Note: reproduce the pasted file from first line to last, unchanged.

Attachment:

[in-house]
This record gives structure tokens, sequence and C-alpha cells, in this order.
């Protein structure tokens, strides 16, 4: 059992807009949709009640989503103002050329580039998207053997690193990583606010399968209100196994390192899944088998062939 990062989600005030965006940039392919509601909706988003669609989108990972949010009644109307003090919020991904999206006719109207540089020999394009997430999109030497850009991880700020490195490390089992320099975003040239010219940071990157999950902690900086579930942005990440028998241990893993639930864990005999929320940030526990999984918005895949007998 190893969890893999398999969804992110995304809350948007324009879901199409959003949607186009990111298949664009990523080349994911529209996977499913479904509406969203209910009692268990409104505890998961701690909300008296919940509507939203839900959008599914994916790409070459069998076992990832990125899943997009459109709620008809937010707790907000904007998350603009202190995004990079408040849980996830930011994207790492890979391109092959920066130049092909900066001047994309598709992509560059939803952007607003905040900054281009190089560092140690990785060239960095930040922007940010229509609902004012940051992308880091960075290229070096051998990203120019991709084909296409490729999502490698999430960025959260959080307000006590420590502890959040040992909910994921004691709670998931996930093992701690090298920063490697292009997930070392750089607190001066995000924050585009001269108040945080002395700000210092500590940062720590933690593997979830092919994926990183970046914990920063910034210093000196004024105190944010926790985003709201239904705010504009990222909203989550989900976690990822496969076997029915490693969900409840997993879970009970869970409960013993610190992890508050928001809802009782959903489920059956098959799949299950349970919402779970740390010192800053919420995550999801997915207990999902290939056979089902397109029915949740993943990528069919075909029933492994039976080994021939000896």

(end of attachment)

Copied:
[in-house]
This record gives structure tokens, sequence and C-alpha cells, in this order.
């Protein structure tokens, strides 16, 4: 059992807009949709009640989503103002050329580039998207053997690193990583606010399968209100196994390192899944088998062939 990062989600005030965006940039392919509601909706988003669609989108990972949010009644109307003090919020991904999206006719109207540089020999394009997430999109030497850009991880700020490195490390089992320099975003040239010219940071990157999950902690900086579930942005990440028998241990893993639930864990005999929320940030526990999984918005895949007998 190893969890893999398999969804992110995304809350948007324009879901199409959003949607186009990111298949664009990523080349994911529209996977499913479904509406969203209910009692268990409104505890998961701690909300008296919940509507939203839900959008599914994916790409070459069998076992990832990125899943997009459109709620008809937010707790907000904007998350603009202190995004990079408040849980996830930011994207790492890979391109092959920066130049092909900066001047994309598709992509560059939803952007607003905040900054281009190089560092140690990785060239960095930040922007940010229509609902004012940051992308880091960075290229070096051998990203120019991709084909296409490729999502490698999430960025959260959080307000006590420590502890959040040992909910994921004691709670998931996930093992701690090298920063490697292009997930070392750089607190001066995000924050585009001269108040945080002395700000210092500590940062720590933690593997979830092919994926990183970046914990920063910034210093000196004024105190944010926790985003709201239904705010504009990222909203989550989900976690990822496969076997029915490693969900409840997993879970009970869970409960013993610190992890508050928001809802009782959903489920059956098959799949299950349970919402779970740390010192800053919420995550999801997915207990999902290939056979089902397109029915949740993943990528069919075909029933492994039976080994021939000896």